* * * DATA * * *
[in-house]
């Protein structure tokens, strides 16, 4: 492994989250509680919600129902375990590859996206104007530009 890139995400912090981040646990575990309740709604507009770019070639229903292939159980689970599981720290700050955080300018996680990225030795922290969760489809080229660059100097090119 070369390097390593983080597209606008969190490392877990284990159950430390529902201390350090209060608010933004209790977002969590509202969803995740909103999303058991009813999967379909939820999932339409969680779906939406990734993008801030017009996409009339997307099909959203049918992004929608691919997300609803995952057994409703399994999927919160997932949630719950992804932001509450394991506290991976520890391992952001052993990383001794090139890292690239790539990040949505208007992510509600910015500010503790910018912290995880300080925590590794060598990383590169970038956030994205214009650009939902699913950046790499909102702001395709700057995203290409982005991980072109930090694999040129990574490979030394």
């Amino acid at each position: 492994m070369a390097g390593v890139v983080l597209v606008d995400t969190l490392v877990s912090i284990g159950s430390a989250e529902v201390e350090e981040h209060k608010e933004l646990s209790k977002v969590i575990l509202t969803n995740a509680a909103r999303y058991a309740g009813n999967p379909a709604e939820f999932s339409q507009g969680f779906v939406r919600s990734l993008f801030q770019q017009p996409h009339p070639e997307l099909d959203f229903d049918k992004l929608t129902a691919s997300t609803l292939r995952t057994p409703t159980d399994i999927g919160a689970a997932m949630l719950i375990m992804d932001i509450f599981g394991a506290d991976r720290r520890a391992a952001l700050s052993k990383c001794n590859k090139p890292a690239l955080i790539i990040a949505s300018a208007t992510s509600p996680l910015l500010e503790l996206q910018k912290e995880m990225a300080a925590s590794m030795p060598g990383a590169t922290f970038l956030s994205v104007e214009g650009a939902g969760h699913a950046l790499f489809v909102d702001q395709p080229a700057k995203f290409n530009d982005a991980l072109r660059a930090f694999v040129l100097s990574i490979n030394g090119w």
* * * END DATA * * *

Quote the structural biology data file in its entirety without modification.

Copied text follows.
[in-house]
């Protein structure tokens, strides 16, 4: 492994989250509680919600129902375990590859996206104007530009 890139995400912090981040646990575990309740709604507009770019070639229903292939159980689970599981720290700050955080300018996680990225030795922290969760489809080229660059100097090119 070369390097390593983080597209606008969190490392877990284990159950430390529902201390350090209060608010933004209790977002969590509202969803995740909103999303058991009813999967379909939820999932339409969680779906939406990734993008801030017009996409009339997307099909959203049918992004929608691919997300609803995952057994409703399994999927919160997932949630719950992804932001509450394991506290991976520890391992952001052993990383001794090139890292690239790539990040949505208007992510509600910015500010503790910018912290995880300080925590590794060598990383590169970038956030994205214009650009939902699913950046790499909102702001395709700057995203290409982005991980072109930090694999040129990574490979030394």
């Amino acid at each position: 492994m070369a390097g390593v890139v983080l597209v606008d995400t969190l490392v877990s912090i284990g159950s430390a989250e529902v201390e350090e981040h209060k608010e933004l646990s209790k977002v969590i575990l509202t969803n995740a509680a909103r999303y058991a309740g009813n999967p379909a709604e939820f999932s339409q507009g969680f779906v939406r919600s990734l993008f801030q770019q017009p996409h009339p070639e997307l099909d959203f229903d049918k992004l929608t129902a691919s997300t609803l292939r995952t057994p409703t159980d399994i999927g919160a689970a997932m949630l719950i375990m992804d932001i509450f599981g394991a506290d991976r720290r520890a391992a952001l700050s052993k990383c001794n590859k090139p890292a690239l955080i790539i990040a949505s300018a208007t992510s509600p996680l910015l500010e503790l996206q910018k912290e995880m990225a300080a925590s590794m030795p060598g990383a590169t922290f970038l956030s994205v104007e214009g650009a939902g969760h699913a950046l790499f489809v909102d702001q395709p080229a700057k995203f290409n530009d982005a991980l072109r660059a930090f694999v040129l100097s990574i490979n030394g090119w």